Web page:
Currents: What I’m working on, by Jennifer Bryce

A couple of months ago I finished the manuscript of my second novel, working title Edith Ascending. Finished? I think we all know that a piece of writing is never ‘finished’. Even after my first novel was published and stacked on shelves within its beautiful cover, there were bits I wanted to rewrite – things I could have left out, things I could have added. But with Edith, I’d reached a stage where I needed to do something more than re-reading and tweaking. Fortunately this stage of my writing coincided with a program of Virtual Literary Speed Dating organised by the Australian Society of Authors (ASA).

Writers are aware that it is extremely hard to get commercially published in Australia if you are not well-known. But I wanted to give it a go. Get a literary agent? There are not many agents in Australia and most of them, it seems, don’t have room to take on new clients. The alternative is to trundle your manuscript around to publishers, hoping that one of them won’t assign your work to the slush pile.

If you are brave, Virtual Literary Speed Dating is another pathway to a publisher’s door. The ASA sets up a three-minute time-slot (on Zoom) where you can ‘sell’ your book to a publisher you’ve selected from a list of about 12 provided by ASA (some of these may not be suitable, for example if they mainly publish YA or children’s picture books). You have to be a member of ASA to participate.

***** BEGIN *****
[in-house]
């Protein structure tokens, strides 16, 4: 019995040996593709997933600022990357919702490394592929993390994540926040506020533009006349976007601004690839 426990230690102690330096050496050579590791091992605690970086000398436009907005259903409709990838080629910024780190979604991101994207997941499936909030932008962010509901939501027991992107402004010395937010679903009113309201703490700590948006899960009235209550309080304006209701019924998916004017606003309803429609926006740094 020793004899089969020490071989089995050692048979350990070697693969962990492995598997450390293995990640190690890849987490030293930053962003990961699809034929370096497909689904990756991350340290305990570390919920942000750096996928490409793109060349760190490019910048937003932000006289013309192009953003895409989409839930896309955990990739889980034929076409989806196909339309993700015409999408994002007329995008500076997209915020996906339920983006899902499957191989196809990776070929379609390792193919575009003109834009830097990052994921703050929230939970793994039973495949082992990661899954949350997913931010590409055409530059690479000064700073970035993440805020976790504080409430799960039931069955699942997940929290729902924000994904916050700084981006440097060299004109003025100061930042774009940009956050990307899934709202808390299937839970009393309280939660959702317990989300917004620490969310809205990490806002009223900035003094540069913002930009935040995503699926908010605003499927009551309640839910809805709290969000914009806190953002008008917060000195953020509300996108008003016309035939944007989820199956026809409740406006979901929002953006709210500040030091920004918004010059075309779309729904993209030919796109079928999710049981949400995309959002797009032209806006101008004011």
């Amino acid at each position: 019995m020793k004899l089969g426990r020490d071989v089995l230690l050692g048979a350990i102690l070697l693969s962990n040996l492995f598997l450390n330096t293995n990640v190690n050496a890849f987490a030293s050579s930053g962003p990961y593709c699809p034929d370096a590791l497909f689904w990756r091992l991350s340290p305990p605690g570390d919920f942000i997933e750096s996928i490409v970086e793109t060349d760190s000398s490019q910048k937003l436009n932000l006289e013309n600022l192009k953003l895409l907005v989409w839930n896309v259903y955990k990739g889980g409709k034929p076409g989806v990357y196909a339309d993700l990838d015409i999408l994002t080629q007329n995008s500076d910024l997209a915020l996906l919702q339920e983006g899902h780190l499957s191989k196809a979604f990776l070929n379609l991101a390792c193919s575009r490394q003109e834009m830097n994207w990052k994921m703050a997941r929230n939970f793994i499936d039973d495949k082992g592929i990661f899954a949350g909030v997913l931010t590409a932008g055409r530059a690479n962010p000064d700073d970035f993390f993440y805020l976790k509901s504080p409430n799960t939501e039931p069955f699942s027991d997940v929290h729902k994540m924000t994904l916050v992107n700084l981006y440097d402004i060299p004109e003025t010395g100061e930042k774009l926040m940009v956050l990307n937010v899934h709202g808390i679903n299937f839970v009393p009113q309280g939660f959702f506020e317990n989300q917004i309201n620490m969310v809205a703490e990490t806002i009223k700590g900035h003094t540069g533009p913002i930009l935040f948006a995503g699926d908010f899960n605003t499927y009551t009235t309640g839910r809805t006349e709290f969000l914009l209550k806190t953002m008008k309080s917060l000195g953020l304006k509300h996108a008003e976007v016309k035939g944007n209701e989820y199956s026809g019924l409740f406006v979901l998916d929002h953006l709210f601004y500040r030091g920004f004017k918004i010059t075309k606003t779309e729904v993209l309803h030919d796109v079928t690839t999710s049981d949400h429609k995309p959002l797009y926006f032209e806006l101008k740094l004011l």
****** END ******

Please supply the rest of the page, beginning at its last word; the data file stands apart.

I’d never before done any kind of speed dating, but the similarity with the more usual kind of dating is clear. Is this my kind of match? Do we like each other? Could we get along together?

I found the ASA very supportive. I attended a preliminary online workshop where there was advice about preparing for the three-minute presentation, including a suggested template for structuring your pitch. Spend 1½ minutes outlining what you want to pitch: genre, word count, brief synopsis and a selection of three or four similar books – I tried to select titles from the list of the publisher I was pitching to. Then 30 seconds on why you wrote the book: I was inspired by a particular composer, etc. And finally, 45 seconds about yourself (the most difficult): previous publications, writing courses you’ve taken, other publicity such as radio interviews.

I don’t know how many times I recorded myself practising my pitch, timing the presentation to within a microsecond! I discovered that you can look at the camera on your laptop whilst reading from notes stuck to the side of the screen – better than glancing down the screen to read a document and thus not looking straight at the camera. My colleagues from Elwood Writers were a huge support, both in suggestions for my synopsis and bio, and also in keeping the presentation enthusiastic.

It was all worthwhile. I think I was fortunate that the publisher’s representative who heard my pitch is interested in music and asked to read the whole manuscript, which is the best outcome I could hope for. This doesn’t mean that they will take on the publication, but it’s a step in that direction – a very pleasing result.